According to actress Leah Remini, who's made waves with her acclaimed TV series "Leah Remini: Scientology and the Aftermath," the the Church of Scientology pushed her to recruit her "King of Queens" co-star Kevin James.
In an interview with People Magazine, Remini claimed that the church "always tried to get me to, [asking] 'Why is he not in? Why have you not promoted it to him?'" Remini was a devout member of the Church and an advocate for its benefits and its beliefs for many years before leaving its community and turning against its leadership.
According to Remini, however James' Catholicism made conversion a non-starter in her eyes. "I was like, 'Because he’s Catholic. He doesn’t want anything to do with it,'" she said. "They let it go after a while, but usually you’d be expected to recruit, especially with somebody you work with for nine years."
Remini's claims underline and surface a particularly interesting line of thought she alleges the Church holds. She says that representatives of Scientology said to her, "'Yeah, but if you get [James] in, you've got to find out what's ruining his life.'" She claims that she responded, "'There's nothing ruining his life, he's happy. I know it's very hard for you to understand here, but he doesn't want anything to do with it.'"
Representatives for the Church have denied Remini's claims above.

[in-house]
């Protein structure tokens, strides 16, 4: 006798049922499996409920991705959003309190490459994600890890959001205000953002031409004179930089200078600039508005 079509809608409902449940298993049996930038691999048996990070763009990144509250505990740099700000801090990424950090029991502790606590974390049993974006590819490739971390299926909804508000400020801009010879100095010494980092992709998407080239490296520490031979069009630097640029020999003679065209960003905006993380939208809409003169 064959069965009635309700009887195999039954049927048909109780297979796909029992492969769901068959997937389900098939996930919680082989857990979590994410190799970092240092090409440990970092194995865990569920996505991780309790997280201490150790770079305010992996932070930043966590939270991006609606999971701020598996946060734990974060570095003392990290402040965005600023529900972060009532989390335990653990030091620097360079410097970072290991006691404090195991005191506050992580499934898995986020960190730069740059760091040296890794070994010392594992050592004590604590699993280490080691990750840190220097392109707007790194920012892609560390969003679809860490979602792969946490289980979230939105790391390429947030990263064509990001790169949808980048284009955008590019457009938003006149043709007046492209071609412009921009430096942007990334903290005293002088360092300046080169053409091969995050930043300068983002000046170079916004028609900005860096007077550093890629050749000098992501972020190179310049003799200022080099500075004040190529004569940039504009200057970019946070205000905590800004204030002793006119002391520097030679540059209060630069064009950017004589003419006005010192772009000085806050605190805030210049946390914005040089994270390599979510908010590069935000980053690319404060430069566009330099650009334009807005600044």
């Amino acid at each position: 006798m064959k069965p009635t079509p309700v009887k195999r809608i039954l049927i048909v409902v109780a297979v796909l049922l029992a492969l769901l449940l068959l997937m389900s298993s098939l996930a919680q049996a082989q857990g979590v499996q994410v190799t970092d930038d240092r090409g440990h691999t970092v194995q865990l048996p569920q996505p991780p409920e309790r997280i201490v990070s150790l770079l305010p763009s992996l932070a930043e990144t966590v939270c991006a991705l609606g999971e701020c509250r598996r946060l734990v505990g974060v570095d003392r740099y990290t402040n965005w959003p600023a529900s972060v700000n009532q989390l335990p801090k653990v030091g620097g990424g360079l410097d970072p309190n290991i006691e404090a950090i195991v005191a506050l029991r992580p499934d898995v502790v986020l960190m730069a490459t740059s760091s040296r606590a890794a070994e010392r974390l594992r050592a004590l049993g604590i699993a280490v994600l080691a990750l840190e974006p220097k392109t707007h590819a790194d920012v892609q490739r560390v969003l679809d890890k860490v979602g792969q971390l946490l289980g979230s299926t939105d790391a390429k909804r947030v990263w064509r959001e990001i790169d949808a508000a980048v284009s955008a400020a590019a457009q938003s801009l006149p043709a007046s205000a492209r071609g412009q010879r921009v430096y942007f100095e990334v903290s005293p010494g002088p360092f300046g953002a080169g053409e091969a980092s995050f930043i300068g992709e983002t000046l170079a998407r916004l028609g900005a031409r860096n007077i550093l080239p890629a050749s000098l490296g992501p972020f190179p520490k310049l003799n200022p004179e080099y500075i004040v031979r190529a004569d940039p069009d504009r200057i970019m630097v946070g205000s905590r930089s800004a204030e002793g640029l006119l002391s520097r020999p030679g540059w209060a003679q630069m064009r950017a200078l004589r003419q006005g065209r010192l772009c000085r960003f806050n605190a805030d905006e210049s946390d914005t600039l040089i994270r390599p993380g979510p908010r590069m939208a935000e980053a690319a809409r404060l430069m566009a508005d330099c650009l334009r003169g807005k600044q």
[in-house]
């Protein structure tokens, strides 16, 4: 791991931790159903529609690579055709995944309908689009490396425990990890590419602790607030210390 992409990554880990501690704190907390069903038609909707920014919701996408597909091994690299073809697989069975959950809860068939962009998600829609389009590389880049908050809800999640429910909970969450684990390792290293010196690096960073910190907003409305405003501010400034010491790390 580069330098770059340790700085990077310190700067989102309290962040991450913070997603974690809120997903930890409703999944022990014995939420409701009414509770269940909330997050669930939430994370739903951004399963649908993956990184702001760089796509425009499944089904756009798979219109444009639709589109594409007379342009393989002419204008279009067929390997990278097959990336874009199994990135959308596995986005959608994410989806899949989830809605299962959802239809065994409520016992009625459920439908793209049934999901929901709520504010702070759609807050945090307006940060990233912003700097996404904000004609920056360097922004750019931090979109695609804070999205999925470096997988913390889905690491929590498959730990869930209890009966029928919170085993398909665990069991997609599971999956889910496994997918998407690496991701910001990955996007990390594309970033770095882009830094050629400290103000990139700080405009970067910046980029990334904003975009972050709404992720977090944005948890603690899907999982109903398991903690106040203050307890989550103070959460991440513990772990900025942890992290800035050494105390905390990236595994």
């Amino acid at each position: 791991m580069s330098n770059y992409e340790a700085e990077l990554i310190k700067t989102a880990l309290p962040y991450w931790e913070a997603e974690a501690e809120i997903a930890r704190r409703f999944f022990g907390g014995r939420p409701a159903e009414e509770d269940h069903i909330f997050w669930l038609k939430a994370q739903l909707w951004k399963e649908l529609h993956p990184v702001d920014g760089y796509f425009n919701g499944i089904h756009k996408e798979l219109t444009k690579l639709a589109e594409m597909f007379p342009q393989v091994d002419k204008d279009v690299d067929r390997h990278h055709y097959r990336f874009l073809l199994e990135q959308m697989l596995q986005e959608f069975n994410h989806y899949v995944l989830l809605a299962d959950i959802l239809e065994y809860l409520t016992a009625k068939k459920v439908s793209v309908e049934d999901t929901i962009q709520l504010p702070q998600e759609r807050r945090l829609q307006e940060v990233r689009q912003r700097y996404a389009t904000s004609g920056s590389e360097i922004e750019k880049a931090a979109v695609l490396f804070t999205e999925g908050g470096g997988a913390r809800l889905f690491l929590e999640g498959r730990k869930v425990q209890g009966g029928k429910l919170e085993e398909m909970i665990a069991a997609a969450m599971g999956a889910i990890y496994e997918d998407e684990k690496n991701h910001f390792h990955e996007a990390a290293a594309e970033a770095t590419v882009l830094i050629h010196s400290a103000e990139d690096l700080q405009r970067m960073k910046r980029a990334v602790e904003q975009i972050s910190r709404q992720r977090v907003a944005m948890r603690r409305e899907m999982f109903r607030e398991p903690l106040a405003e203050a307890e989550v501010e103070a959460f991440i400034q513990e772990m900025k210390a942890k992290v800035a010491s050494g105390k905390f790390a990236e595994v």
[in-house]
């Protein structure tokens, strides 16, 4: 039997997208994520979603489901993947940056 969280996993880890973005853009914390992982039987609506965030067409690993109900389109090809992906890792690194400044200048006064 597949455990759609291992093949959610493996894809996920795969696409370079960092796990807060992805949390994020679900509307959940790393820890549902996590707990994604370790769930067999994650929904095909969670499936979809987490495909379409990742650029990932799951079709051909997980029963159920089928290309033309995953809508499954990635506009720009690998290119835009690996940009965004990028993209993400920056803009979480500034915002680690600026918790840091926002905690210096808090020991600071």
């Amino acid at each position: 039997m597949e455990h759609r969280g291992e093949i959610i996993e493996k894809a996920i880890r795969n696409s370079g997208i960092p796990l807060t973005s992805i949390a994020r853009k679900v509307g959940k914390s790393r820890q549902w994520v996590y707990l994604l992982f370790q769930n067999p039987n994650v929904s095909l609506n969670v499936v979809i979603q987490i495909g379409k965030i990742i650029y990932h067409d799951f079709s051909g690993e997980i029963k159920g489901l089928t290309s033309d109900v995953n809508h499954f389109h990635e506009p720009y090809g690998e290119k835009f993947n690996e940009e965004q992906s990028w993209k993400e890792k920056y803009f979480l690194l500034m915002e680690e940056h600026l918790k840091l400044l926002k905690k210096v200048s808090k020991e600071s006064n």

Remini has also depicted James in glowing terms regarding her decision to leave the Church of Scientology, referring to him as one of many "real friends" who supported her during that tough time.
According to Remini, "He reached out to me and said, ‘I’m so proud of you; if you need anything, I’m here.'" The two will soon be starring together again in the comedy "Kevin Can Wait".
Remini's "Scientology and the Aftermath" has made a number of shocking claims about Scientology. These include claiming that Scientology leader David Miscavige physically attacked fellow Church members, that the Church has a detention center called "The Hole" in which members are subjected to various forms of physical and psychological abuse, that every meeting is recorded so that potential defectors can be discredited, that the Church's message is homophobic and that cases of sexual abuse are dealt with inside the church because it is forbidden for one member to prosecute another. The Church denies all of these allegations.
Both Remini and other defectors from the Church claim that the organization also still practices its policy of "Fair Game," which states that it is morally acceptable for current members to destroy individuals who criticize their organization, another thing representatives deny.